In this article I address the question of whether the omissions principle – the principle that the common law does not impose liability for omissions – applies with the same force in negligence cases involving public authority defendants as in cases involving private defendants. My argument is that the answer depends upon the answer to a prior question: can a duty of care be based upon the public law powers and duties of a public authority? In making my argument, I refute the views both of those who insist that a claim in negligence against a public authority can be rejected purely because it relates to an omission not falling within one of the standard exceptions to the omissions principle and of those who insist that such a claim can succeed while at the same denying that a duty of care can be based on a public authority’s public law powers and duties.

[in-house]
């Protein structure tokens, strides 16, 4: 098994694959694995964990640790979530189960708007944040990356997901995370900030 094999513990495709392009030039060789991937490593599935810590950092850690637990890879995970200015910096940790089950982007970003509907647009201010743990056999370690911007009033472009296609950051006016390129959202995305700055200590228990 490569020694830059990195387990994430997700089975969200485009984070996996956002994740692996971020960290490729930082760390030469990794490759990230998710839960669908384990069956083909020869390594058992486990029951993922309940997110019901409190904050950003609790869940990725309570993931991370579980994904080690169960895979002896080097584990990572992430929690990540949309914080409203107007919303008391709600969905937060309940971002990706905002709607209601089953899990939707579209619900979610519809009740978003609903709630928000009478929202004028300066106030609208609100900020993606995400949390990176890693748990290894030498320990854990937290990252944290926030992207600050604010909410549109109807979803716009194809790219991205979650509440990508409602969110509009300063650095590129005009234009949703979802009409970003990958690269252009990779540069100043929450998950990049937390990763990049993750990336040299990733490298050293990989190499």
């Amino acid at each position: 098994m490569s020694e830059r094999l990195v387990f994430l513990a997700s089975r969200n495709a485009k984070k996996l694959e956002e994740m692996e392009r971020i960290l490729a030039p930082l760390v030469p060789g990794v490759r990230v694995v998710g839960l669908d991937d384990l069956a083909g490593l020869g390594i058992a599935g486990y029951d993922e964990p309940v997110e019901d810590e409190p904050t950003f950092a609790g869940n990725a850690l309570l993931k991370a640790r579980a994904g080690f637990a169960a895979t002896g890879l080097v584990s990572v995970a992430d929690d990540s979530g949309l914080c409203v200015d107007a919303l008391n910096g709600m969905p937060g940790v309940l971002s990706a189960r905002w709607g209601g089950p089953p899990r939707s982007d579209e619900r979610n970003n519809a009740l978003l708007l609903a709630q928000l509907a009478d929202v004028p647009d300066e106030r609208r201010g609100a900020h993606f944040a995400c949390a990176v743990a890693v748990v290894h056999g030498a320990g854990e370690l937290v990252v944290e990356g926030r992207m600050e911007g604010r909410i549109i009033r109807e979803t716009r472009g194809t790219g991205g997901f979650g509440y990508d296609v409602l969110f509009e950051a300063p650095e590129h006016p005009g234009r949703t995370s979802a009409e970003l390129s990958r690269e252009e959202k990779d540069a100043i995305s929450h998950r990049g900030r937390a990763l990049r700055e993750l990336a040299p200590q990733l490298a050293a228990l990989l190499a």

Tom Cornford, The Negligence Liability Of Public Authorities For Omissions, Cambridge Law Journal, volume 78, issue 3 (November 2019), pp 545-569. DOI: https://doi.org/10.1017/S0008197319000692. Published online by Cambridge University Press: 15 November 2019.